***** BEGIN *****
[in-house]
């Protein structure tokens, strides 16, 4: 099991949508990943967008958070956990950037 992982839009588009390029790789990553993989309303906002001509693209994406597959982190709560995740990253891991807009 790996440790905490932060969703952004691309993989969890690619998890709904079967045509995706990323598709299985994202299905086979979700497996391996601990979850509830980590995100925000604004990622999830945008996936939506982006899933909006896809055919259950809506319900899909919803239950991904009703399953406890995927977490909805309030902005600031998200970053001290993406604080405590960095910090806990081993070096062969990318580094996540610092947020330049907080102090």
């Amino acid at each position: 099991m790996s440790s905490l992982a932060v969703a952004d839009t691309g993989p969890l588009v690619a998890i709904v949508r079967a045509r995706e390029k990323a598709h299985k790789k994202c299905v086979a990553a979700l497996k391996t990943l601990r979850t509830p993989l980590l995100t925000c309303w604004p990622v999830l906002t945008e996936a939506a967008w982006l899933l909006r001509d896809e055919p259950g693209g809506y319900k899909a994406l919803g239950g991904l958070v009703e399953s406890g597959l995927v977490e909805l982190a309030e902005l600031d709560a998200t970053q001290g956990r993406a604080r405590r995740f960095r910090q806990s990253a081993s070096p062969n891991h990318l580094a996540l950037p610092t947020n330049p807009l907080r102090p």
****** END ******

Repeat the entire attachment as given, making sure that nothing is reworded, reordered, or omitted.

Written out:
[in-house]
């Protein structure tokens, strides 16, 4: 099991949508990943967008958070956990950037 992982839009588009390029790789990553993989309303906002001509693209994406597959982190709560995740990253891991807009 790996440790905490932060969703952004691309993989969890690619998890709904079967045509995706990323598709299985994202299905086979979700497996391996601990979850509830980590995100925000604004990622999830945008996936939506982006899933909006896809055919259950809506319900899909919803239950991904009703399953406890995927977490909805309030902005600031998200970053001290993406604080405590960095910090806990081993070096062969990318580094996540610092947020330049907080102090």
């Amino acid at each position: 099991m790996s440790s905490l992982a932060v969703a952004d839009t691309g993989p969890l588009v690619a998890i709904v949508r079967a045509r995706e390029k990323a598709h299985k790789k994202c299905v086979a990553a979700l497996k391996t990943l601990r979850t509830p993989l980590l995100t925000c309303w604004p990622v999830l906002t945008e996936a939506a967008w982006l899933l909006r001509d896809e055919p259950g693209g809506y319900k899909a994406l919803g239950g991904l958070v009703e399953s406890g597959l995927v977490e909805l982190a309030e902005l600031d709560a998200t970053q001290g956990r993406a604080r405590r995740f960095r910090q806990s990253a081993s070096p062969n891991h990318l580094a996540l950037p610092t947020n330049p807009l907080r102090p």